Whilst primarily arising from a dispute over contract terms and the value of the works, the decision in Trant Engineering Ltd V Mott MacDonald Ltd  is of particular interest as it is the first published case where BIM features substantively, writes Sarah Rock.
Trant was engaged by the MoD as contractor for a £55m project in respect of the construction of a power station in the Falkland Islands. Mott MacDonald was appointed to provide design services and was also the building information modelling (BIM) coordinator, controlling access to the common data environment (CDE).
When a fee dispute arose, Mott MacDonald suspended its services and blocked Trant's access codes to the CDE leaving Trant and the rest of the project team unable to access the design materials.
Pending resolution of the substantive dispute, Trant made an application to the TCC for an interim injunction requiring Mott MacDonald to provide access to the CDE (including the design data) both to Trant and to others involved in the project.
The full judgment is not yet available but summarising reports seen to date, (insofar as relevant to the CDE), the TCC concluded that it had a high degree of assurance that Trant was entitled to have access to the design data which had, in fact, already been placed in shared folders.
It was particularly relevant that Trant had previously had access to the CDE before Mott MacDonald had suspended performance of its services. The TCC therefore ordered Mott MacDonald to restore access to the relevant design materials, subject to Trant making a payment into court.
The CDE is a digital data room where geometric information from the contributing designers comes together. All participants to a project are provided with codes to allow them access (usually via the internet) to the CDE and it is then used to share and access information, allowing the project to function and progress. It can also be used to share to registers, schedules, contracts, reports and other information.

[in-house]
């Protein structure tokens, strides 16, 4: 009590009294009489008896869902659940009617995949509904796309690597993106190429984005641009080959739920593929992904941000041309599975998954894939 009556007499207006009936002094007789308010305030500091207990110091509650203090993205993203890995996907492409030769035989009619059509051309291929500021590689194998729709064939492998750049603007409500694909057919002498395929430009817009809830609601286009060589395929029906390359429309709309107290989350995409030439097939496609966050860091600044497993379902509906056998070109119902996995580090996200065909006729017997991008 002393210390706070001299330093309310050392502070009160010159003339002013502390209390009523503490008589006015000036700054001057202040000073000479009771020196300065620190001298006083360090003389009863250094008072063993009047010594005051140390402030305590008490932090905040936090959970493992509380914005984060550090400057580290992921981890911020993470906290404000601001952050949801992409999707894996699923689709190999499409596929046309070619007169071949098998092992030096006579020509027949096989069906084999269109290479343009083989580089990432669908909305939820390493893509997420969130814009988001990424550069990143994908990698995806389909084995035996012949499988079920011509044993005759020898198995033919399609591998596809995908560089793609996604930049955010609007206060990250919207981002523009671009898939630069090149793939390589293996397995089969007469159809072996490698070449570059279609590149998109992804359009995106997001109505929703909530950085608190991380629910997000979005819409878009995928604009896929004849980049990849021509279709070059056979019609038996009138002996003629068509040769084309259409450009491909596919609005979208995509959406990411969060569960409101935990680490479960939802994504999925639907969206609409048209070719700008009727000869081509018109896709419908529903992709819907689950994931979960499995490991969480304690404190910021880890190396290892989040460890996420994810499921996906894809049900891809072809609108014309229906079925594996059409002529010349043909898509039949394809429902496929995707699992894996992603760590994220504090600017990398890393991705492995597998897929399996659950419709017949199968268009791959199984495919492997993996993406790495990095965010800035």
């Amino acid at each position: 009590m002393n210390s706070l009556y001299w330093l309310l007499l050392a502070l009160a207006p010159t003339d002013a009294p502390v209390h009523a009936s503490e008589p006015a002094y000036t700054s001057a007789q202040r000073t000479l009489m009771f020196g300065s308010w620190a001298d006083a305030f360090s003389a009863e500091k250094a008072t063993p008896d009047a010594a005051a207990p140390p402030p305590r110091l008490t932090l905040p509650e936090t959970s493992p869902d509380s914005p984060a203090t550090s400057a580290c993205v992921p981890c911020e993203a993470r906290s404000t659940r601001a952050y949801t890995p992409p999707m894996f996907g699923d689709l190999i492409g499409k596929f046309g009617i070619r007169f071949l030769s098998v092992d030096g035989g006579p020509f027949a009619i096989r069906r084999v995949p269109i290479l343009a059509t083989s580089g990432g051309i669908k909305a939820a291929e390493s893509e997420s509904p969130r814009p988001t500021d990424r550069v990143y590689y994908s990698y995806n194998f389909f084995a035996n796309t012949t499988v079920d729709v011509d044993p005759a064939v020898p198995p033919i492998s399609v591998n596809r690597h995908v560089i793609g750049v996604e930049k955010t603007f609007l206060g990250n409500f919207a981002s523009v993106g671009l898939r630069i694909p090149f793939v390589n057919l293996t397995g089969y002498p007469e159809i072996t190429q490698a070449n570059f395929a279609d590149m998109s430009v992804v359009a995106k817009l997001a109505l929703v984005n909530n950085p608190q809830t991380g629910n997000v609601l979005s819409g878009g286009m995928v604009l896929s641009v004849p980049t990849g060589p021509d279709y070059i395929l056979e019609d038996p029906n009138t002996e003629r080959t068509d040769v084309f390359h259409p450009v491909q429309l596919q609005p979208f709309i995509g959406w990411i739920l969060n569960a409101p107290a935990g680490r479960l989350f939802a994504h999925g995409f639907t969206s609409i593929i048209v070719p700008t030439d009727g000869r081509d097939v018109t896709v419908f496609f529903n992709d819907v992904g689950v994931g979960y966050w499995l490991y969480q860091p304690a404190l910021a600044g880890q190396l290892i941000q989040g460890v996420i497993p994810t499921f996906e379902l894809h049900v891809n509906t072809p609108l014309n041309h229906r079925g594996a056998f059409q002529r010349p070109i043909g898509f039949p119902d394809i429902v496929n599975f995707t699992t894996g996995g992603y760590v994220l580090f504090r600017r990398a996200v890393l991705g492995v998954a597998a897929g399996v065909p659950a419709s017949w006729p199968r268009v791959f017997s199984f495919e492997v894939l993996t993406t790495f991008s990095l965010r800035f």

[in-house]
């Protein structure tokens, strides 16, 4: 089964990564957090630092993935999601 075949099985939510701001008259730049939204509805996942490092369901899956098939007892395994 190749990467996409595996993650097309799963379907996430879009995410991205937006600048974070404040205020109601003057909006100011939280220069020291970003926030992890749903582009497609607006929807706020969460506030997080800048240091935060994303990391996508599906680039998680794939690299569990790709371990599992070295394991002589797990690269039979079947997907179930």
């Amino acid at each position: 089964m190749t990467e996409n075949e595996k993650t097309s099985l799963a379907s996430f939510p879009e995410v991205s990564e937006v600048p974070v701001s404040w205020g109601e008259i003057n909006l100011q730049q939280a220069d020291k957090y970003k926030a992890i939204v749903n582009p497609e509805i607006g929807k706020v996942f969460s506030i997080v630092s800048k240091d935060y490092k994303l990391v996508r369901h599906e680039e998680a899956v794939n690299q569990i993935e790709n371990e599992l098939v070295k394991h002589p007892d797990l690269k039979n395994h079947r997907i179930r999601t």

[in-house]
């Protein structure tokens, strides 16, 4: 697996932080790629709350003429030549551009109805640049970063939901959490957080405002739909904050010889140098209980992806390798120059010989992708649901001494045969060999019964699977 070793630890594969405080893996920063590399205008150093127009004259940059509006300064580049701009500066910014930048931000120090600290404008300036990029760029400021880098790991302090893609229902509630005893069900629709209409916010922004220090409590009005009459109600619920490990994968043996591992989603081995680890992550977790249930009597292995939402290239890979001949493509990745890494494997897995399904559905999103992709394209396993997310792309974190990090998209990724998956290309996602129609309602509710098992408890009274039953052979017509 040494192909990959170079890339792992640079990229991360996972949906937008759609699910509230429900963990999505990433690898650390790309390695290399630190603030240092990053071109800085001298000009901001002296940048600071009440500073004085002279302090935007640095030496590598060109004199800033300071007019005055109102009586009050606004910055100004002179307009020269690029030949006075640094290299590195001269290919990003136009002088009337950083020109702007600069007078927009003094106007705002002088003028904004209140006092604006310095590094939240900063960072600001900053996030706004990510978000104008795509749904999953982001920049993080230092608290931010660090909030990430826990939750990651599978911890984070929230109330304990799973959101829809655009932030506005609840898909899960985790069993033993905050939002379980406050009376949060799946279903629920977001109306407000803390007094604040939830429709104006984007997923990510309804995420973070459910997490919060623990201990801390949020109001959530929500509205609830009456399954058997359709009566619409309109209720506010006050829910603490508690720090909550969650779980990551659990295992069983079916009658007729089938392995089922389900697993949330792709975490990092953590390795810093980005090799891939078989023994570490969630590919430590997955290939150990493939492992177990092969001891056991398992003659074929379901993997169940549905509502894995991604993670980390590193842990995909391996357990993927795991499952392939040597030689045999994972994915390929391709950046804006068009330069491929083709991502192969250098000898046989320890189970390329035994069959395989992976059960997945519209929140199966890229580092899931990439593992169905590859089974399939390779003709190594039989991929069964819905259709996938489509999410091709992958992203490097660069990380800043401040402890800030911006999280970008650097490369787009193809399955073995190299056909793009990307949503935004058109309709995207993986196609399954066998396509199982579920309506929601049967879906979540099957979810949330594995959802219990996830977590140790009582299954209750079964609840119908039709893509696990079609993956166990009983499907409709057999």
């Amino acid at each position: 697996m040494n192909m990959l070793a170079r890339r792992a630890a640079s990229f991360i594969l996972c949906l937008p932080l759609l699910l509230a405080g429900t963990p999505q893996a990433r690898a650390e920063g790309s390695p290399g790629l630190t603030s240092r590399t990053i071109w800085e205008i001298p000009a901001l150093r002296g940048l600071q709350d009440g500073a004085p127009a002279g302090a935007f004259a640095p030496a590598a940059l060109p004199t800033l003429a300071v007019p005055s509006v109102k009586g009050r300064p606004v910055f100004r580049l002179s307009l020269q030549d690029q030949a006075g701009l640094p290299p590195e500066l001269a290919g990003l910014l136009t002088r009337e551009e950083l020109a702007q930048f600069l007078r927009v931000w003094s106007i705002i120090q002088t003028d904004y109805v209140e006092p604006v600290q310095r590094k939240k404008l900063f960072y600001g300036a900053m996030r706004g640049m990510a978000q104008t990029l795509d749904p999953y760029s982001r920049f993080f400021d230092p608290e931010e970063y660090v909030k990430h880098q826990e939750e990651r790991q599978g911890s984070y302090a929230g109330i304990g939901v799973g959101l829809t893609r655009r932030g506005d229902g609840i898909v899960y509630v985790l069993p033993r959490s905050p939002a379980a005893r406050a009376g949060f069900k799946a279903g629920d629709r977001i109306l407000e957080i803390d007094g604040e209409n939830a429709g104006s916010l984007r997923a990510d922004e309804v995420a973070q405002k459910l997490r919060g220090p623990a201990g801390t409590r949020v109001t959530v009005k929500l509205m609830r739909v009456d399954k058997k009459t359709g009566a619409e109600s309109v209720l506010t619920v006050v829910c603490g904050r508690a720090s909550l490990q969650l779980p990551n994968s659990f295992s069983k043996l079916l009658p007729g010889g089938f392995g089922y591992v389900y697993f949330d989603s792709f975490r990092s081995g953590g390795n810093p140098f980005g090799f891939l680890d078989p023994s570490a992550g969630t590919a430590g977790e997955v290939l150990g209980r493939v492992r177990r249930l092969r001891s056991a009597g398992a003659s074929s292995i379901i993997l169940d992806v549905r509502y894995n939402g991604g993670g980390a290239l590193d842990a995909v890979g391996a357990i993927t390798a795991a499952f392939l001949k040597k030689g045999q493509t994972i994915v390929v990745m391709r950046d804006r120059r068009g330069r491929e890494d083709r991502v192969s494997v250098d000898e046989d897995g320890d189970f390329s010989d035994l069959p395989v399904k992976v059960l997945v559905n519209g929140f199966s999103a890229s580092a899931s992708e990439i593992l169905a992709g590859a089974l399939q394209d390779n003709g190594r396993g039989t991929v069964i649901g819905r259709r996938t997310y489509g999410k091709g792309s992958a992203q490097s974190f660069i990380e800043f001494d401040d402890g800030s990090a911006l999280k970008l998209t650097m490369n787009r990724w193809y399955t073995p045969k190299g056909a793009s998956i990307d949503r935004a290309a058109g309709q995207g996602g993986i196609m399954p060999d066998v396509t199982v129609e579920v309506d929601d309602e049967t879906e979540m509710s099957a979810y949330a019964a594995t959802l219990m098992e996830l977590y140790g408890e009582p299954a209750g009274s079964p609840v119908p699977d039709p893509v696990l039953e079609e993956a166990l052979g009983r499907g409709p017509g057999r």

Specifications for how a BIM CDE should work can be traced back to BS 1192-2007, and the publicly available specifications and British Standards which followed and make up the 1192 suite of documents. These documents form the bulk of the pillars of BIM Level 2.
To date, in these admittedly early stages of BIM adoption in the UK, the question of who will actually host the project CDE has tended to be decided primarily on practical factors ie yes, who is at the centre of the information flow process is very important but, perhaps most significantly, which party has the technical capability in addition to sufficient knowledge and experience of BIM technology to ensure that the project is able to progress smoothly from this perspective.
Clearly, appointing a host without this capability could have disastrous results.
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A CDE could take the shape of a project server, extranet or file-based retrieval system. Increasingly CDEs use cloud-based software to provide the digital space to hold and share the information.
Parties in a construction project are unlikely to own their own digital storage space to the capacity required for a BIM-enabled design and construction scheme, and so the digital storage space is often outsourced.